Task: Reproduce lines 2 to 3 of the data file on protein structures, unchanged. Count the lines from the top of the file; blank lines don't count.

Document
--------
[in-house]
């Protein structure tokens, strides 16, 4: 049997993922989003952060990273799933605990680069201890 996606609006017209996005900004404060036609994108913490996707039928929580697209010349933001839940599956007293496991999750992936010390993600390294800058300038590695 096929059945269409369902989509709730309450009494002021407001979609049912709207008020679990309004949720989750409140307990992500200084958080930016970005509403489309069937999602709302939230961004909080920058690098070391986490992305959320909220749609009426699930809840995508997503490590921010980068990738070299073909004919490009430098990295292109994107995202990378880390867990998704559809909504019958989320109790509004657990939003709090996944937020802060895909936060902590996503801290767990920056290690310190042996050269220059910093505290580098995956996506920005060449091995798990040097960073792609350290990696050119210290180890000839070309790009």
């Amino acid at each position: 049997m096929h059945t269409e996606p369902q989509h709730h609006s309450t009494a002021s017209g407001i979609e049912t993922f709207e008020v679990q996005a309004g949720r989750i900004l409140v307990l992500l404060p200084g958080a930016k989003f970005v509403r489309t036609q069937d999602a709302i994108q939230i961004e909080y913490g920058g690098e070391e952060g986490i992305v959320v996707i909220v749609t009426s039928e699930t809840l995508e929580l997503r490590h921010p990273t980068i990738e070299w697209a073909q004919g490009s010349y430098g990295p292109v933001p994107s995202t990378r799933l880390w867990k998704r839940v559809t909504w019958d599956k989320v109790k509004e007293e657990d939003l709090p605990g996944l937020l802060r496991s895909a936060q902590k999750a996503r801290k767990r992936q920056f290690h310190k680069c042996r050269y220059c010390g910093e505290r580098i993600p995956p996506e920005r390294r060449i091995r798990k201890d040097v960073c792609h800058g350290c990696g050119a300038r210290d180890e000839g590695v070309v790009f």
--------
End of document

């Protein structure tokens, strides 16, 4: 049997993922989003952060990273799933605990680069201890 996606609006017209996005900004404060036609994108913490996707039928929580697209010349933001839940599956007293496991999750992936010390993600390294800058300038590695 096929059945269409369902989509709730309450009494002021407001979609049912709207008020679990309004949720989750409140307990992500200084958080930016970005509403489309069937999602709302939230961004909080920058690098070391986490992305959320909220749609009426699930809840995508997503490590921010980068990738070299073909004919490009430098990295292109994107995202990378880390867990998704559809909504019958989320109790509004657990939003709090996944937020802060895909936060902590996503801290767990920056290690310190042996050269220059910093505290580098995956996506920005060449091995798990040097960073792609350290990696050119210290180890000839070309790009």
């Amino acid at each position: 049997m096929h059945t269409e996606p369902q989509h709730h609006s309450t009494a002021s017209g407001i979609e049912t993922f709207e008020v679990q996005a309004g949720r989750i900004l409140v307990l992500l404060p200084g958080a930016k989003f970005v509403r489309t036609q069937d999602a709302i994108q939230i961004e909080y913490g920058g690098e070391e952060g986490i992305v959320v996707i909220v749609t009426s039928e699930t809840l995508e929580l997503r490590h921010p990273t980068i990738e070299w697209a073909q004919g490009s010349y430098g990295p292109v933001p994107s995202t990378r799933l880390w867990k998704r839940v559809t909504w019958d599956k989320v109790k509004e007293e657990d939003l709090p605990g996944l937020l802060r496991s895909a936060q902590k999750a996503r801290k767990r992936q920056f290690h310190k680069c042996r050269y220059c010390g910093e505290r580098i993600p995956p996506e920005r390294r060449i091995r798990k201890d040097v960073c792609h800058g350290c990696g050119a300038r210290d180890e000839g590695v070309v790009f």